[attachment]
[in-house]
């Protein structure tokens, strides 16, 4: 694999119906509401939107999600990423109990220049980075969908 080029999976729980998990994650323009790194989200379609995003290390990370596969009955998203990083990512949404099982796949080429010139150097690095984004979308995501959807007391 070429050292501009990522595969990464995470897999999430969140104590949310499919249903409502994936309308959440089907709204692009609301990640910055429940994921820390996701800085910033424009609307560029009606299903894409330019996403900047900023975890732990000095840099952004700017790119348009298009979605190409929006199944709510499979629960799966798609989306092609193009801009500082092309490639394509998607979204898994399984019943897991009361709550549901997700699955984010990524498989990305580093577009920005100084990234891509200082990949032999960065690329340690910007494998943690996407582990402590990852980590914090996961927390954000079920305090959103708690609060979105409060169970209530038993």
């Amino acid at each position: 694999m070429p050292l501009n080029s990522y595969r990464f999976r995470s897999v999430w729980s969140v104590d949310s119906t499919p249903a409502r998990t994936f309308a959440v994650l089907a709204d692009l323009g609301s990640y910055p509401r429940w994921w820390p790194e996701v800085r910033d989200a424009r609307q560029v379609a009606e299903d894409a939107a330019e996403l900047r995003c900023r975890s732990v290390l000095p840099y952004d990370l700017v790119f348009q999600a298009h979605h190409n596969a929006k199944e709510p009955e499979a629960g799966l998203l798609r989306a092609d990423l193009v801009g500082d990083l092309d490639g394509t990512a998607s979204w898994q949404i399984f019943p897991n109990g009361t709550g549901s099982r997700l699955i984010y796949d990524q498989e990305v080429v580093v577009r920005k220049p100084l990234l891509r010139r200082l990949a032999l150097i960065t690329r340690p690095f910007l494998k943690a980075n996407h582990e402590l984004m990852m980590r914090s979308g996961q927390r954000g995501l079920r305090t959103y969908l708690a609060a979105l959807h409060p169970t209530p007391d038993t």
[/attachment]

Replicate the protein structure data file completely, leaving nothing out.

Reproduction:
[in-house]
């Protein structure tokens, strides 16, 4: 694999119906509401939107999600990423109990220049980075969908 080029999976729980998990994650323009790194989200379609995003290390990370596969009955998203990083990512949404099982796949080429010139150097690095984004979308995501959807007391 070429050292501009990522595969990464995470897999999430969140104590949310499919249903409502994936309308959440089907709204692009609301990640910055429940994921820390996701800085910033424009609307560029009606299903894409330019996403900047900023975890732990000095840099952004700017790119348009298009979605190409929006199944709510499979629960799966798609989306092609193009801009500082092309490639394509998607979204898994399984019943897991009361709550549901997700699955984010990524498989990305580093577009920005100084990234891509200082990949032999960065690329340690910007494998943690996407582990402590990852980590914090996961927390954000079920305090959103708690609060979105409060169970209530038993």
């Amino acid at each position: 694999m070429p050292l501009n080029s990522y595969r990464f999976r995470s897999v999430w729980s969140v104590d949310s119906t499919p249903a409502r998990t994936f309308a959440v994650l089907a709204d692009l323009g609301s990640y910055p509401r429940w994921w820390p790194e996701v800085r910033d989200a424009r609307q560029v379609a009606e299903d894409a939107a330019e996403l900047r995003c900023r975890s732990v290390l000095p840099y952004d990370l700017v790119f348009q999600a298009h979605h190409n596969a929006k199944e709510p009955e499979a629960g799966l998203l798609r989306a092609d990423l193009v801009g500082d990083l092309d490639g394509t990512a998607s979204w898994q949404i399984f019943p897991n109990g009361t709550g549901s099982r997700l699955i984010y796949d990524q498989e990305v080429v580093v577009r920005k220049p100084l990234l891509r010139r200082l990949a032999l150097i960065t690329r340690p690095f910007l494998k943690a980075n996407h582990e402590l984004m990852m980590r914090s979308g996961q927390r954000g995501l079920r305090t959103y969908l708690a609060a979105l959807h409060p169970t209530p007391d038993t």